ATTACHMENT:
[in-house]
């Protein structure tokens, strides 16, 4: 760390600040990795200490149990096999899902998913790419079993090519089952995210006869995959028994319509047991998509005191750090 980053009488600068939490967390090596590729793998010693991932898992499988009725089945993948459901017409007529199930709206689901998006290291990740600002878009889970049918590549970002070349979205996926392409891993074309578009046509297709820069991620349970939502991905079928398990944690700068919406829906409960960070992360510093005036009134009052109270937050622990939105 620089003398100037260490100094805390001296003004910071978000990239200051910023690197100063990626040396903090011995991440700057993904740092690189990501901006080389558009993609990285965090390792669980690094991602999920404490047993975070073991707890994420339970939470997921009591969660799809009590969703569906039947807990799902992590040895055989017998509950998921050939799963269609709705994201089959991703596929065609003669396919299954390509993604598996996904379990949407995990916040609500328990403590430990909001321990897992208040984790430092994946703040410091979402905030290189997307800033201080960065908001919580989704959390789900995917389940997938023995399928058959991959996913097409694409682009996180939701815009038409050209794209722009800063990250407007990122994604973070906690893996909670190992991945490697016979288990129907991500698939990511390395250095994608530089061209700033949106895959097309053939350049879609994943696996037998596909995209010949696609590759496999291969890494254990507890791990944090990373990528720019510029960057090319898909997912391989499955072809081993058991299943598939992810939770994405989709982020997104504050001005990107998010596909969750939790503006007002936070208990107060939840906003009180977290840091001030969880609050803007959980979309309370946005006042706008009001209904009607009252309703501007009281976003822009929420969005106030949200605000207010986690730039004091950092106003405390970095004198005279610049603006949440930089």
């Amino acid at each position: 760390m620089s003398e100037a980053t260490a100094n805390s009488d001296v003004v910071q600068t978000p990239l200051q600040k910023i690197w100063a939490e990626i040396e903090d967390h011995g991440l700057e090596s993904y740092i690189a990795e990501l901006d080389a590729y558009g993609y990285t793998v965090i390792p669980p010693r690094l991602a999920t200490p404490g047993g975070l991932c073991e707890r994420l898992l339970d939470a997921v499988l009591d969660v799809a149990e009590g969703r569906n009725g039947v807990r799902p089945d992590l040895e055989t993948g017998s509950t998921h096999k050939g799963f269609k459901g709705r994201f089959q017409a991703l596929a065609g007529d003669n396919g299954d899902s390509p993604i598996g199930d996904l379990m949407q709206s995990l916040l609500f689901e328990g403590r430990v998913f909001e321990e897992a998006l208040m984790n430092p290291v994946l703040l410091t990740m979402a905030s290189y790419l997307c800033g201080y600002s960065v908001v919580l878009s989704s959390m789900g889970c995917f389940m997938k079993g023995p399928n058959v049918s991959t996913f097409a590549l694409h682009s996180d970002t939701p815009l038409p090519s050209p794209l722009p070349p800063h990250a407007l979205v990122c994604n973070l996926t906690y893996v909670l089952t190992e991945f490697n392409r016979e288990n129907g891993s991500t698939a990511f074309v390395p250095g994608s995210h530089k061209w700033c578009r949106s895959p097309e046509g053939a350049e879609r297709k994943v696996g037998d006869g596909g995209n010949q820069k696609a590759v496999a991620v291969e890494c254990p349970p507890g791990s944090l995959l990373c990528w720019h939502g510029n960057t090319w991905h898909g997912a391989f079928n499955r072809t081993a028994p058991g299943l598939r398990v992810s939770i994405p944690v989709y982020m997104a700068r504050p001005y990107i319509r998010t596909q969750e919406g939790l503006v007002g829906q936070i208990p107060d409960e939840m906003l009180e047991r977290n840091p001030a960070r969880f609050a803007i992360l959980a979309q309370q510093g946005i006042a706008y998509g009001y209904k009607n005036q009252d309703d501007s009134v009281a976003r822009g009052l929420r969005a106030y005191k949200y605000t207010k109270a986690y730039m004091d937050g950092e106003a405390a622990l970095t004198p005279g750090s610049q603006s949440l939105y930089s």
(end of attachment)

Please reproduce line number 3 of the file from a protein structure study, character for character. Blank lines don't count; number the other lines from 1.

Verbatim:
């Amino acid at each position: 760390m620089s003398e100037a980053t260490a100094n805390s009488d001296v003004v910071q600068t978000p990239l200051q600040k910023i690197w100063a939490e990626i040396e903090d967390h011995g991440l700057e090596s993904y740092i690189a990795e990501l901006d080389a590729y558009g993609y990285t793998v965090i390792p669980p010693r690094l991602a999920t200490p404490g047993g975070l991932c073991e707890r994420l898992l339970d939470a997921v499988l009591d969660v799809a149990e009590g969703r569906n009725g039947v807990r799902p089945d992590l040895e055989t993948g017998s509950t998921h096999k050939g799963f269609k459901g709705r994201f089959q017409a991703l596929a065609g007529d003669n396919g299954d899902s390509p993604i598996g199930d996904l379990m949407q709206s995990l916040l609500f689901e328990g403590r430990v998913f909001e321990e897992a998006l208040m984790n430092p290291v994946l703040l410091t990740m979402a905030s290189y790419l997307c800033g201080y600002s960065v908001v919580l878009s989704s959390m789900g889970c995917f389940m997938k079993g023995p399928n058959v049918s991959t996913f097409a590549l694409h682009s996180d970002t939701p815009l038409p090519s050209p794209l722009p070349p800063h990250a407007l979205v990122c994604n973070l996926t906690y893996v909670l089952t190992e991945f490697n392409r016979e288990n129907g891993s991500t698939a990511f074309v390395p250095g994608s995210h530089k061209w700033c578009r949106s895959p097309e046509g053939a350049e879609r297709k994943v696996g037998d006869g596909g995209n010949q820069k696609a590759v496999a991620v291969e890494c254990p349970p507890g791990s944090l995959l990373c990528w720019h939502g510029n960057t090319w991905h898909g997912a391989f079928n499955r072809t081993a028994p058991g299943l598939r398990v992810s939770i994405p944690v989709y982020m997104a700068r504050p001005y990107i319509r998010t596909q969750e919406g939790l503006v007002g829906q936070i208990p107060d409960e939840m906003l009180e047991r977290n840091p001030a960070r969880f609050a803007i992360l959980a979309q309370q510093g946005i006042a706008y998509g009001y209904k009607n005036q009252d309703d501007s009134v009281a976003r822009g009052l929420r969005a106030y005191k949200y605000t207010k109270a986690y730039m004091d937050g950092e106003a405390a622990l970095t004198p005279g750090s610049q603006s949440l939105y930089s």